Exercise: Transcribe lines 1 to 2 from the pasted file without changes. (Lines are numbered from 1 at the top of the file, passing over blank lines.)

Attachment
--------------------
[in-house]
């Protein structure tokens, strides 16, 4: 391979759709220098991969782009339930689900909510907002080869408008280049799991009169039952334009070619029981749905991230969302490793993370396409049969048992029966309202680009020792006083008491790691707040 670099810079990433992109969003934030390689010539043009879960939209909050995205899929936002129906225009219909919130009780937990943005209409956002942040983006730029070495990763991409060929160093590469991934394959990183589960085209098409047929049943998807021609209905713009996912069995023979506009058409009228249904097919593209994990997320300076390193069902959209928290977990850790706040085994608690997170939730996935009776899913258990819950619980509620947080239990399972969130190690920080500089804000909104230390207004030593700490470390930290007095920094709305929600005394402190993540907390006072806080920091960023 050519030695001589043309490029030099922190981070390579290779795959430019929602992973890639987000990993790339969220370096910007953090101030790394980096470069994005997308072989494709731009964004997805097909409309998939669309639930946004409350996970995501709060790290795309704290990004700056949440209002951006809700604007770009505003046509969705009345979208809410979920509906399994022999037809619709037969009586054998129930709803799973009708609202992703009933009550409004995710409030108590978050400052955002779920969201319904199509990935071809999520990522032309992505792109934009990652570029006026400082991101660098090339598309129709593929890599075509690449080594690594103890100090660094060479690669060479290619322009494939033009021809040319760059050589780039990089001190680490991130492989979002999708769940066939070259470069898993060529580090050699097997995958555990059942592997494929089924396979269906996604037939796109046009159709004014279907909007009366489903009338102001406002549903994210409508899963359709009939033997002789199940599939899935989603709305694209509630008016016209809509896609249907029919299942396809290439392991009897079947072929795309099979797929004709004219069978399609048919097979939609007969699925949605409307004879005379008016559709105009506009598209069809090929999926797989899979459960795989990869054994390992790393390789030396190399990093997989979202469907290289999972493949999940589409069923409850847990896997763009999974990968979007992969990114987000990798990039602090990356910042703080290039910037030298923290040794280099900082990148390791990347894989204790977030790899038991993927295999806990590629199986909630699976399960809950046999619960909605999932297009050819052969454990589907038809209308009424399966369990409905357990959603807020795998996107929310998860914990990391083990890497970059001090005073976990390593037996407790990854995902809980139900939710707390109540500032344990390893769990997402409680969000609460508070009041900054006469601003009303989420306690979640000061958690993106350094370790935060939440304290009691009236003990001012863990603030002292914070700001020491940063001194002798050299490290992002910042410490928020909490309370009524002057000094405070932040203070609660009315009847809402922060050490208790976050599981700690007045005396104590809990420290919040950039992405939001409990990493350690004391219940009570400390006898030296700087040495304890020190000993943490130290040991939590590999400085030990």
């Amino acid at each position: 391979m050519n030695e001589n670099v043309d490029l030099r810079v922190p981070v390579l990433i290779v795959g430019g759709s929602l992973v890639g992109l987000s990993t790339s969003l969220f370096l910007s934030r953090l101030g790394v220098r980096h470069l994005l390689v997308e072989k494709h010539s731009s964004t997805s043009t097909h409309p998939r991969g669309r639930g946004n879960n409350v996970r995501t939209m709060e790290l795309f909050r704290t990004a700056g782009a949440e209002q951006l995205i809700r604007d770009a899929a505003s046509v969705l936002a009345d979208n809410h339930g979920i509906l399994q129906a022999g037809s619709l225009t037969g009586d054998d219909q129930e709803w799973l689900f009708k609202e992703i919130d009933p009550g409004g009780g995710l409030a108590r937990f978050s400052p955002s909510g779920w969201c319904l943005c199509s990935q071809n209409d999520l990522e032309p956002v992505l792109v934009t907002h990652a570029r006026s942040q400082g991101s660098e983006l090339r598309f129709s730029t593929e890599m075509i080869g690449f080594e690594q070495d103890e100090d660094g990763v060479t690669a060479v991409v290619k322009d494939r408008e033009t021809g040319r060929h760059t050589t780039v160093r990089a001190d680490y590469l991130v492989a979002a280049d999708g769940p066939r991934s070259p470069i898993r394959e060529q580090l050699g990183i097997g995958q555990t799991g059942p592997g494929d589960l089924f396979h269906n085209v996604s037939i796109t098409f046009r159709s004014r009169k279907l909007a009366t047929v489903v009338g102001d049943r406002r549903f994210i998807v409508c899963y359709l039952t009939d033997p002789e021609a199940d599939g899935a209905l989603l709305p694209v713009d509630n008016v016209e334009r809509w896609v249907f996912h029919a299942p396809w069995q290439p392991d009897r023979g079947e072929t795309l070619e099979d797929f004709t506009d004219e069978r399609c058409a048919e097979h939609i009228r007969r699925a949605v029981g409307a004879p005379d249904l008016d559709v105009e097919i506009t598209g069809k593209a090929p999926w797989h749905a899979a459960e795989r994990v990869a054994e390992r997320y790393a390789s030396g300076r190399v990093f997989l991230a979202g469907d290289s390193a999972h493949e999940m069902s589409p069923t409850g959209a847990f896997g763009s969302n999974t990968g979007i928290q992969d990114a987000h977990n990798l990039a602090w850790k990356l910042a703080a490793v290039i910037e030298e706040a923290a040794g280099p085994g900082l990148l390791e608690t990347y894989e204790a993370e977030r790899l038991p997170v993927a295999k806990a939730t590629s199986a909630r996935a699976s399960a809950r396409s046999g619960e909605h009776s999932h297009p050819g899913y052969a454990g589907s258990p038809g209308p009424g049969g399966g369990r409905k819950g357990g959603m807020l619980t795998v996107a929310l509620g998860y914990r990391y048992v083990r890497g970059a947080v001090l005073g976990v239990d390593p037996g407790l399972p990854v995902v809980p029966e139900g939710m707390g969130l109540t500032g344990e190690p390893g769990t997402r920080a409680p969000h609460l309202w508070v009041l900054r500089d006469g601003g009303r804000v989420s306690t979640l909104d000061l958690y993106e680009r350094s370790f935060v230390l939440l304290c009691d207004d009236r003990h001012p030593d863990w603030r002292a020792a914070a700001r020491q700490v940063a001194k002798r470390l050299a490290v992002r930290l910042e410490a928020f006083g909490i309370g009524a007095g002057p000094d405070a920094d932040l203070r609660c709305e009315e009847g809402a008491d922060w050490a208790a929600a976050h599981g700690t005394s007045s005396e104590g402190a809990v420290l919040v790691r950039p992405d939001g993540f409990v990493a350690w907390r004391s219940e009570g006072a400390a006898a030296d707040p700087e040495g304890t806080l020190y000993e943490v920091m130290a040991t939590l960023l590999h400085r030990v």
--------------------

[in-house]
């Protein structure tokens, strides 16, 4: 391979759709220098991969782009339930689900909510907002080869408008280049799991009169039952334009070619029981749905991230969302490793993370396409049969048992029966309202680009020792006083008491790691707040 670099810079990433992109969003934030390689010539043009879960939209909050995205899929936002129906225009219909919130009780937990943005209409956002942040983006730029070495990763991409060929160093590469991934394959990183589960085209098409047929049943998807021609209905713009996912069995023979506009058409009228249904097919593209994990997320300076390193069902959209928290977990850790706040085994608690997170939730996935009776899913258990819950619980509620947080239990399972969130190690920080500089804000909104230390207004030593700490470390930290007095920094709305929600005394402190993540907390006072806080920091960023 050519030695001589043309490029030099922190981070390579290779795959430019929602992973890639987000990993790339969220370096910007953090101030790394980096470069994005997308072989494709731009964004997805097909409309998939669309639930946004409350996970995501709060790290795309704290990004700056949440209002951006809700604007770009505003046509969705009345979208809410979920509906399994022999037809619709037969009586054998129930709803799973009708609202992703009933009550409004995710409030108590978050400052955002779920969201319904199509990935071809999520990522032309992505792109934009990652570029006026400082991101660098090339598309129709593929890599075509690449080594690594103890100090660094060479690669060479290619322009494939033009021809040319760059050589780039990089001190680490991130492989979002999708769940066939070259470069898993060529580090050699097997995958555990059942592997494929089924396979269906996604037939796109046009159709004014279907909007009366489903009338102001406002549903994210409508899963359709009939033997002789199940599939899935989603709305694209509630008016016209809509896609249907029919299942396809290439392991009897079947072929795309099979797929004709004219069978399609048919097979939609007969699925949605409307004879005379008016559709105009506009598209069809090929999926797989899979459960795989990869054994390992790393390789030396190399990093997989979202469907290289999972493949999940589409069923409850847990896997763009999974990968979007992969990114987000990798990039602090990356910042703080290039910037030298923290040794280099900082990148390791990347894989204790977030790899038991993927295999806990590629199986909630699976399960809950046999619960909605999932297009050819052969454990589907038809209308009424399966369990409905357990959603807020795998996107929310998860914990990391083990890497970059001090005073976990390593037996407790990854995902809980139900939710707390109540500032344990390893769990997402409680969000609460508070009041900054006469601003009303989420306690979640000061958690993106350094370790935060939440304290009691009236003990001012863990603030002292914070700001020491940063001194002798050299490290992002910042410490928020909490309370009524002057000094405070932040203070609660009315009847809402922060050490208790976050599981700690007045005396104590809990420290919040950039992405939001409990990493350690004391219940009570400390006898030296700087040495304890020190000993943490130290040991939590590999400085030990």